- The Washington Times - Friday, August 18, 2000

You're walking up Columbia Road N.W. Saturday afternoon, minding your own business. Suddenly, it hits you. A tidal wave of marijuana. Sinsemilla. You're drowning in it. Arms flailing, you're looking for the source. A group of young Hispanic males pass a joint in broad daylight. Someone puts a little brown envelope under shrubs, another whistles at cars with Virginia and Maryland tags; they unabashedly broadcast in Spanish the quality of their wares.You knew this was the city's "green card strip," but now it's marijuana heaven and haven. You tell the guys, in English, that they're pretty bold. They smile. You head for the nearest supermarket, ostensibly for a bottle of Evian. But you pick up a large bag of chips, a few barbecue chicken wings and you latch onto a root beer soda. You have a mean case of the munchies. But you never put the joint near you're lips. Yes, you inhaled; it wasn't your fault. You thought the air you were breathing was natural. Few things are natural or normal on District streets.

Where are the police? Where are the ones Metropolitan Police Chief Charles Ramsey promised would saturate the neighborhood just after the latest killing on 18th St. N.W.? You feel violated, like the kid in that anti-drug commercial who is racing behind buildings and hopping over fences just to avoid the dealers. All your life you resisted the lure of drugs. You didn't succumb when you lived in the Desire Public Housing complex; didn't get trapped in California when folks at parties passed around pure grade cocaine as if they were offering hors d'oeuvres; and you certainly didn't go anywhere near the crack epidemic of the 1980s.

Now drugs have caught you, on a street in the nation's capital. Is anyone paying attention to the ills of this type of secondhand smoke? Is there no protection for the innocent, you ask as you finish a chicken wing and reach for a chip at the same time? Where are the police while these guys with funny accents wrap and sell their sinsemilla? Where are the police and the Immigration and Naturalization Service agents while green card peddling becomes a major market?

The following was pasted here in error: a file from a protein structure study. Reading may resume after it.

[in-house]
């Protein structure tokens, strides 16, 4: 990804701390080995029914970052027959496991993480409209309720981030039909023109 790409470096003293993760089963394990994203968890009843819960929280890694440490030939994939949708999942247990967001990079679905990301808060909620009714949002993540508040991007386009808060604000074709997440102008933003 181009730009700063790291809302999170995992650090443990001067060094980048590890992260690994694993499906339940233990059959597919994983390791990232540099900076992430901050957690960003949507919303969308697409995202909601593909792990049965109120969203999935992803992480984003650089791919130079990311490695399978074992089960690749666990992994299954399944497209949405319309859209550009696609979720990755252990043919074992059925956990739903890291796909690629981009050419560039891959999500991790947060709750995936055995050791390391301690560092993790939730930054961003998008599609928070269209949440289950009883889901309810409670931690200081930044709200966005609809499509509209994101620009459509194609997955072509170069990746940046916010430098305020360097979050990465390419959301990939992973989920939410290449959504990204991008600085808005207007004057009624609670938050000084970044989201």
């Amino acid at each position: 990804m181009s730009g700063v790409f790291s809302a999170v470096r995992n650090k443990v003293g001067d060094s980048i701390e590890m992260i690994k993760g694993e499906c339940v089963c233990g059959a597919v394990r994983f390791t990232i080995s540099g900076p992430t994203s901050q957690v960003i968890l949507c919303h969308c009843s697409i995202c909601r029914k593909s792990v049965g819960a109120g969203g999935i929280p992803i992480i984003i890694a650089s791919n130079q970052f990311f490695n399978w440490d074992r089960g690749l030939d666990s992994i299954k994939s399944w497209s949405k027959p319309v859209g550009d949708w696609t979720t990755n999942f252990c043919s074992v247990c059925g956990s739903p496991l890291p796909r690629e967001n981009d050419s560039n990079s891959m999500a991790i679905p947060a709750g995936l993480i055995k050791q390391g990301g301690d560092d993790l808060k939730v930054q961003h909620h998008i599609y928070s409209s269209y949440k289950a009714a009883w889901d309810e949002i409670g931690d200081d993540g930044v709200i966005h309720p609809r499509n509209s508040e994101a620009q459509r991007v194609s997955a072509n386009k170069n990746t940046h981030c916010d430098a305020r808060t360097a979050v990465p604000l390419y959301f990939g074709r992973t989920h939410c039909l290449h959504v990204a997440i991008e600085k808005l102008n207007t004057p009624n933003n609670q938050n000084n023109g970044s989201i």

You hear their criminal whistle every time a truck or van with a Virginia or Maryland tag and occupants who look like them comes along. You see others stoop and lift small envelopes from the shrubs outside this apartment building, in the tree box outside another. Why don't the police see them? Are they blind? Or are they merely on permanent vacation?

Mr. Ramsey says he's short 200 officers budget problems. At least 1,000 are still behind desks, performing administrative functions while you and others are assaulted by thieves and mindless thugs; reportedly they'll be on the streets beginning next week. (You won't hold you're breath.) Then, there is the mob at D.C. Superior Court "5,000 police officers are subpoenaed for more than 500 felony and misdemeanor cases scheduled each month. But most months, only 90 to 110 cases ever make it to trial," The Washington Times' Jim Keary told you.

You realize that even with all the money Congress has thrown at the District and with Mr. Ramsey appearing on radio and television talking a great game it's all the same. Same plot, different actors. You don't want to sound like a stuck record, but no one's changing the groove, at least not for people like you captives of the city's failed war on crime, working class folks who don't have the luxury like some residents, of hiring their own guards to protect their neighborhood because the police either can't or won't.

You're thinking this as you read the Wall Street Journal report last week that said Mr. Ramsey and a Department of Justice official will be off to Prague later this month to teach the Czechs how to handle anti-globalization protesters. The World Bank and International Monetary Fund are holding meetings there in September. You wonder how you and your neighbors can get in with that crew. You pick up the phone and call police spokesman Sergeant Joe Gentile who confirms the story; he says the chief will travel with Special Operations Commander Michael Radzilowski. Two hours later, Mr. Gentile calls back. Never mind, he says. "Over the weekend the chief changed his mind. He wants to be here for the roll out of the new deployment plan." Good.

You think maybe if the chief were forced to live with the family of the next homicide victim, maybe if he were forced to take off his uniform and walk the streets like an average citizen if he were forced to inhale sinsemilla, if his car were stolen, if someone broke into his home and stole priceless family heirlooms; if someone beat him just on GP (general principle), maybe then he might get close to understanding how you and other residents feel, and have felt for the past two years, when you all thought your rescue was at hand. Maybe then he'd see protecting you and other residents as more important than World Bank and IMF executives. Maybe he'd stop eyeing a job at the Justice Department and do the one he's getting paid to do here.

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